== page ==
Unfortunately, I don’t have much information about this tea. It disappeared from the website almost as soon as I ordered it, so I guess it sold out. But even before, it didn’t really mention much about the material. It is tightly compressed, which as far as I understand, is the standard for huangpian. Therefore, I gave it a long rinse followed by about 10 minutes rest. However, the first few steeps had to still be roughly a minute long in order to get some flavour.
In any case, it is the first huangpian sheng I have had a chance to try. All in all, it definitely made me want to get more exposure of these large leaf pu-erh teas. I think they should be good for the times when one wants a more straight-forward raw pu-erh session.
As for this particular tea, I will record my observations, even though they are not as useful given that we don’t know what the tea is. The smell is surprisingly complex in fact. I found it to be really pungent. At the very begining of the session, it was more fruity with an alcohol like feel to it. Over time it became much more vegetal and spicy, resembling bay leaves a lot. Other notes I picked were black pepper, rosemary and mint.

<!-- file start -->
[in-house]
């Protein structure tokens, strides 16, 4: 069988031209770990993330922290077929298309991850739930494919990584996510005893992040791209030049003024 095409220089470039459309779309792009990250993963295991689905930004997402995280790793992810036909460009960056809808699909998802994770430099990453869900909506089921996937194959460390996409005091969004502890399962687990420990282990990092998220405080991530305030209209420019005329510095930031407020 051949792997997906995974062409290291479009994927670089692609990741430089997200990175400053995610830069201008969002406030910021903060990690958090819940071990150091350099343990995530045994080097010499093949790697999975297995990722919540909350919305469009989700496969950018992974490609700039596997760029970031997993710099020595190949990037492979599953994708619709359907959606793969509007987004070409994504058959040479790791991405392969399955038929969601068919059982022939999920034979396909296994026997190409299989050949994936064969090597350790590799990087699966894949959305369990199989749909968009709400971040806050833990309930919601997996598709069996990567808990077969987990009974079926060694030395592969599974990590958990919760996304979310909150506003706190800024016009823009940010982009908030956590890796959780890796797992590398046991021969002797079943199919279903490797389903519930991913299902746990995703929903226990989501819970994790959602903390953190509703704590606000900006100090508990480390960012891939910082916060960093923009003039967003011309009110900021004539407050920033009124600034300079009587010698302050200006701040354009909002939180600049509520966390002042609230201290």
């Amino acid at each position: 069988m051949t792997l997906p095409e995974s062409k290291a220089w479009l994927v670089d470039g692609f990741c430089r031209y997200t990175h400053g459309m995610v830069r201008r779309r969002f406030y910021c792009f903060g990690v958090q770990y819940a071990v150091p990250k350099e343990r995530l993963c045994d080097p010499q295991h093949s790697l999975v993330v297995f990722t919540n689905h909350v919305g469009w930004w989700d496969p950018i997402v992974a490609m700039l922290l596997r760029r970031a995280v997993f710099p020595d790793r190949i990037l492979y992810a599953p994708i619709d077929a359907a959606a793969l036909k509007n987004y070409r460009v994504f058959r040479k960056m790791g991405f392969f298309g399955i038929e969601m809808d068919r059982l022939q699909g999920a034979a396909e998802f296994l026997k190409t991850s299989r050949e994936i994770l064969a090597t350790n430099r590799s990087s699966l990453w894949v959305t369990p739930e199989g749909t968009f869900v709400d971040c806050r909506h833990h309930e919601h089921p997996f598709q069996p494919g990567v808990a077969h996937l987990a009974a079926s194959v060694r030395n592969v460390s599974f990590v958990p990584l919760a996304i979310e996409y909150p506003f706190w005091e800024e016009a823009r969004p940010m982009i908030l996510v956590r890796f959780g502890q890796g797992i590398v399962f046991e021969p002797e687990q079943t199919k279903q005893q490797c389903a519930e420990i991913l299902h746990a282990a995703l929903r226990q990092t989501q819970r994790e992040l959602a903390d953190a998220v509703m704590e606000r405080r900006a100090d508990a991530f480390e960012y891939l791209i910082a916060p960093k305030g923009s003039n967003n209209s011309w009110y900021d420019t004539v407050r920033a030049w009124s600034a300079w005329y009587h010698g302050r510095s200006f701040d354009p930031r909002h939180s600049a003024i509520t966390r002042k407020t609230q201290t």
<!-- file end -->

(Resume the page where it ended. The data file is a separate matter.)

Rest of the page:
The taste doesn’t actually differ that much from what I could smell, although less distinctive and more on the overripe fruit side of things. When in control of the steeping time, there was very little bitterness or astringency to be found. In the early infusions, the body is medium to light and the mouthfeel is like skimmed milk. Later, it is thicker and smoother, with a bubbly feel to it. Aftertaste is also not too strong, but lasts for quite a while. It becomes cooling and tart once the leaves open up properly.
edit: I increased the rating, because although not too complex, the taste is actually quite delightful.
Flavors: Alcohol, Black Pepper, Fruity, Herbs, Honey, Mint, Plant Stems, Plants, Spicy, Vegetal